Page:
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At the second Presidential debate, a comment that linked single parents and gun violence prompted much response in the Twittersphere.  It also prompted Time Health & Family’s Belinda Luscombe to ask, “Is there a correlation between single parents and gun violence?”

Drawing on the research of sociologist Philip Cohen, Luscombe shows that understanding this relationship requires more than simply fact-checking a candidate’s statements.   Citing Cohen, she notes that while the number of single moms has increased since 1990, the number of violent crimes has been going down.

However, this doesn’t negate other benefits that may be associated with two-parent families in certain contexts.  Numerous studies have shown that children who grow up in stable two-parent households perform better across a range of social indicators.  For many, these benefits likely stem from the fact that stable two-parent families generally have more resources.  However,

There are other issues besides money: children from low-income single-parent families are more likely to have less parental supervision and support, simply because the parent is under much more time and economic pressure. With only one parent to do all the disciplining, the relationship can get very strained.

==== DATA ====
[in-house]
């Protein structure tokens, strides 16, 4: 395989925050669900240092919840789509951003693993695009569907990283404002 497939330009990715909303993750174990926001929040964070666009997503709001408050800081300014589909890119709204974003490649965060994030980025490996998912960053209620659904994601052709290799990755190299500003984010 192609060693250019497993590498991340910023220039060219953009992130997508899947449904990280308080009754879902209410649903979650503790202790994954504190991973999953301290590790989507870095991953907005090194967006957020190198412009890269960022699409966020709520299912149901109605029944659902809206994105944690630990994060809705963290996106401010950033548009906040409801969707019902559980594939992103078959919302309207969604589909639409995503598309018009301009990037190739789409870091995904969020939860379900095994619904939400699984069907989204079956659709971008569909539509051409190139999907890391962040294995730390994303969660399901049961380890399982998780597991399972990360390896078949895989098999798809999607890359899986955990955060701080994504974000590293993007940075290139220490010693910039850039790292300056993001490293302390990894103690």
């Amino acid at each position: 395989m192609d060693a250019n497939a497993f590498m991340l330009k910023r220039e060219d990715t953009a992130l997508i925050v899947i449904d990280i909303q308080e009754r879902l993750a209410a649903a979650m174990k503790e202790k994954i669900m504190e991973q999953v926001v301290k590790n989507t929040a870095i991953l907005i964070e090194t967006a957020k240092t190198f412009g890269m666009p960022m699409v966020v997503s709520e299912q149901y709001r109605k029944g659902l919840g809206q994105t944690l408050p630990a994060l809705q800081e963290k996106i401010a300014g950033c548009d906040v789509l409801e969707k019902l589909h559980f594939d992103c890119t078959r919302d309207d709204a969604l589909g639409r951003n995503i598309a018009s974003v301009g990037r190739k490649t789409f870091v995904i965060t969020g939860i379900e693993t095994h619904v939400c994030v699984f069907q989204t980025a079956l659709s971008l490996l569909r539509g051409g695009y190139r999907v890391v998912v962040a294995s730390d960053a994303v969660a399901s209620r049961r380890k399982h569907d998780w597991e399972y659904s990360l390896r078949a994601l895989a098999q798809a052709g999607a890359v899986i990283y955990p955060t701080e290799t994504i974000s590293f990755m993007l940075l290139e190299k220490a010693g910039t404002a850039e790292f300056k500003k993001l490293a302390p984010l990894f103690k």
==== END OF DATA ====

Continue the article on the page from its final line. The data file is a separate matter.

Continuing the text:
But, this doesn’t necessarily link to gun violence.  Anecdotally, Luscombe also quickly checked data on the 12 most recent mass shootings in the U.S.  Out of these, six of the shooters were raised in two-parent families, while three were raised by single parents.  (And it’s difficult to trace the family structure of the other three.)  So, single parenting may be tough on children in certain circumstances, but the link between gun violence and single parenting is rather murky (if present at all).